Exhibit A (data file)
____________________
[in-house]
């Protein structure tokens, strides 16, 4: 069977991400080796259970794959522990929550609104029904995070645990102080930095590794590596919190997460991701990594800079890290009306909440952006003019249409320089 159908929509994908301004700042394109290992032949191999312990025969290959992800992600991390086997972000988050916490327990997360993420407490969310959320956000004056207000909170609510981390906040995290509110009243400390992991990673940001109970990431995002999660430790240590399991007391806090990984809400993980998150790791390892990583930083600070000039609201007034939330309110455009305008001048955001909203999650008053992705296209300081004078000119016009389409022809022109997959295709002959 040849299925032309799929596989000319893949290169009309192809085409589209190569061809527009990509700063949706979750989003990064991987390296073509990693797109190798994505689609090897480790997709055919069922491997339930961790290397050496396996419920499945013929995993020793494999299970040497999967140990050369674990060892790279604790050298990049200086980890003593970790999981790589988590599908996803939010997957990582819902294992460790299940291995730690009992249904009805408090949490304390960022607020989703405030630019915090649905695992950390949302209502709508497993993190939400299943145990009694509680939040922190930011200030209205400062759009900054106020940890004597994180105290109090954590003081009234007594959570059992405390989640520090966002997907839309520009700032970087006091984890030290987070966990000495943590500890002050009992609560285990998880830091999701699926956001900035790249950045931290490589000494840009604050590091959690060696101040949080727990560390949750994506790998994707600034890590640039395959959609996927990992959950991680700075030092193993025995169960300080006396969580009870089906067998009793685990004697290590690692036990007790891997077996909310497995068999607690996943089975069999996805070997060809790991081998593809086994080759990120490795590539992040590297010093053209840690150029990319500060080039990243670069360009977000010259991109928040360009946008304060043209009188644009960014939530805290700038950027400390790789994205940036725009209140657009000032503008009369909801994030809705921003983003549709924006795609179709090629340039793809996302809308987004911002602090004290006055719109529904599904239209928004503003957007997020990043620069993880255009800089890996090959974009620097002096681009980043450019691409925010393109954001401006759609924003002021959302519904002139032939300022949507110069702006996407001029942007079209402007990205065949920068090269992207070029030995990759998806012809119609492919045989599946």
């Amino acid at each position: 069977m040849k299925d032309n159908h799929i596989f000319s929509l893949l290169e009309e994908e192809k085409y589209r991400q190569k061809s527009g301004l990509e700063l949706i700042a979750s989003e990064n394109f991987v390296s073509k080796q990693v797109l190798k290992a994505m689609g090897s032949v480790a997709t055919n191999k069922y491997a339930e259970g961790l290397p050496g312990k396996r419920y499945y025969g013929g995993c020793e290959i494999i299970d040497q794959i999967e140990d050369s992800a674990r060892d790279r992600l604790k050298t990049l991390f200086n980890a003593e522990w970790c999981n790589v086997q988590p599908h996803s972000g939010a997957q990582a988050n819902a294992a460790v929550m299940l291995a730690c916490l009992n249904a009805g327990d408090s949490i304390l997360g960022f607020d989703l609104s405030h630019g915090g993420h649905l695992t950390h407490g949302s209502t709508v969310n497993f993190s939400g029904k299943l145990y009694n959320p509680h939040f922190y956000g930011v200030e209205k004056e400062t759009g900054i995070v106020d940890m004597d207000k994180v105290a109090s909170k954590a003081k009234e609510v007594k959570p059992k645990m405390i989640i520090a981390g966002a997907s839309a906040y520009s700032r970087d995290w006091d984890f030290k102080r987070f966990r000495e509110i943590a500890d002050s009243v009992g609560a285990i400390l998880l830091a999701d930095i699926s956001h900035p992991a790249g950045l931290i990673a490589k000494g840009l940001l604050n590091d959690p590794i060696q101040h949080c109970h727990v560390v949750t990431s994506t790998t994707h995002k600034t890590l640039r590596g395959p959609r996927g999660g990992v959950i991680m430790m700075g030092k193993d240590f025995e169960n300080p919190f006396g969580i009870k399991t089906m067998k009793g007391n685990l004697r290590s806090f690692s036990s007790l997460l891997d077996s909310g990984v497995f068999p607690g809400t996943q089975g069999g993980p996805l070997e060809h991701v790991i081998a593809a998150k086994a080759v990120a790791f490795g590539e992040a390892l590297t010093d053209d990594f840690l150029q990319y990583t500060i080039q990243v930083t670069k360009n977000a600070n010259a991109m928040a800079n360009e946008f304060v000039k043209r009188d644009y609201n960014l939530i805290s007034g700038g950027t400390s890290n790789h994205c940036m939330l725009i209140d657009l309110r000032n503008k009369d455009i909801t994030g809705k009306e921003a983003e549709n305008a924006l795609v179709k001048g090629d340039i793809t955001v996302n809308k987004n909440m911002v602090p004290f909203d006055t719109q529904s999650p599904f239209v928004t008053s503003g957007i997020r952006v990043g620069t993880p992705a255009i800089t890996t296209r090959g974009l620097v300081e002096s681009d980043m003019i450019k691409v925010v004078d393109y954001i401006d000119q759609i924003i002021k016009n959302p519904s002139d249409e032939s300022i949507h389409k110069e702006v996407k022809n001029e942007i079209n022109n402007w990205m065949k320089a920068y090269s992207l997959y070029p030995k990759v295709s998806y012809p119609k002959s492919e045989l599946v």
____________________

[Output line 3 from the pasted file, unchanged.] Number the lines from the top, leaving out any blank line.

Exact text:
């Amino acid at each position: 069977m040849k299925d032309n159908h799929i596989f000319s929509l893949l290169e009309e994908e192809k085409y589209r991400q190569k061809s527009g301004l990509e700063l949706i700042a979750s989003e990064n394109f991987v390296s073509k080796q990693v797109l190798k290992a994505m689609g090897s032949v480790a997709t055919n191999k069922y491997a339930e259970g961790l290397p050496g312990k396996r419920y499945y025969g013929g995993c020793e290959i494999i299970d040497q794959i999967e140990d050369s992800a674990r060892d790279r992600l604790k050298t990049l991390f200086n980890a003593e522990w970790c999981n790589v086997q988590p599908h996803s972000g939010a997957q990582a988050n819902a294992a460790v929550m299940l291995a730690c916490l009992n249904a009805g327990d408090s949490i304390l997360g960022f607020d989703l609104s405030h630019g915090g993420h649905l695992t950390h407490g949302s209502t709508v969310n497993f993190s939400g029904k299943l145990y009694n959320p509680h939040f922190y956000g930011v200030e209205k004056e400062t759009g900054i995070v106020d940890m004597d207000k994180v105290a109090s909170k954590a003081k009234e609510v007594k959570p059992k645990m405390i989640i520090a981390g966002a997907s839309a906040y520009s700032r970087d995290w006091d984890f030290k102080r987070f966990r000495e509110i943590a500890d002050s009243v009992g609560a285990i400390l998880l830091a999701d930095i699926s956001h900035p992991a790249g950045l931290i990673a490589k000494g840009l940001l604050n590091d959690p590794i060696q101040h949080c109970h727990v560390v949750t990431s994506t790998t994707h995002k600034t890590l640039r590596g395959p959609r996927g999660g990992v959950i991680m430790m700075g030092k193993d240590f025995e169960n300080p919190f006396g969580i009870k399991t089906m067998k009793g007391n685990l004697r290590s806090f690692s036990s007790l997460l891997d077996s909310g990984v497995f068999p607690g809400t996943q089975g069999g993980p996805l070997e060809h991701v790991i081998a593809a998150k086994a080759v990120a790791f490795g590539e992040a390892l590297t010093d053209d990594f840690l150029q990319y990583t500060i080039q990243v930083t670069k360009n977000a600070n010259a991109m928040a800079n360009e946008f304060v000039k043209r009188d644009y609201n960014l939530i805290s007034g700038g950027t400390s890290n790789h994205c940036m939330l725009i209140d657009l309110r000032n503008k009369d455009i909801t994030g809705k009306e921003a983003e549709n305008a924006l795609v179709k001048g090629d340039i793809t955001v996302n809308k987004n909440m911002v602090p004290f909203d006055t719109q529904s999650p599904f239209v928004t008053s503003g957007i997020r952006v990043g620069t993880p992705a255009i800089t890996t296209r090959g974009l620097v300081e002096s681009d980043m003019i450019k691409v925010v004078d393109y954001i401006d000119q759609i924003i002021k016009n959302p519904s002139d249409e032939s300022i949507h389409k110069e702006v996407k022809n001029e942007i079209n022109n402007w990205m065949k320089a920068y090269s992207l997959y070029p030995k990759v295709s998806y012809p119609k002959s492919e045989l599946v």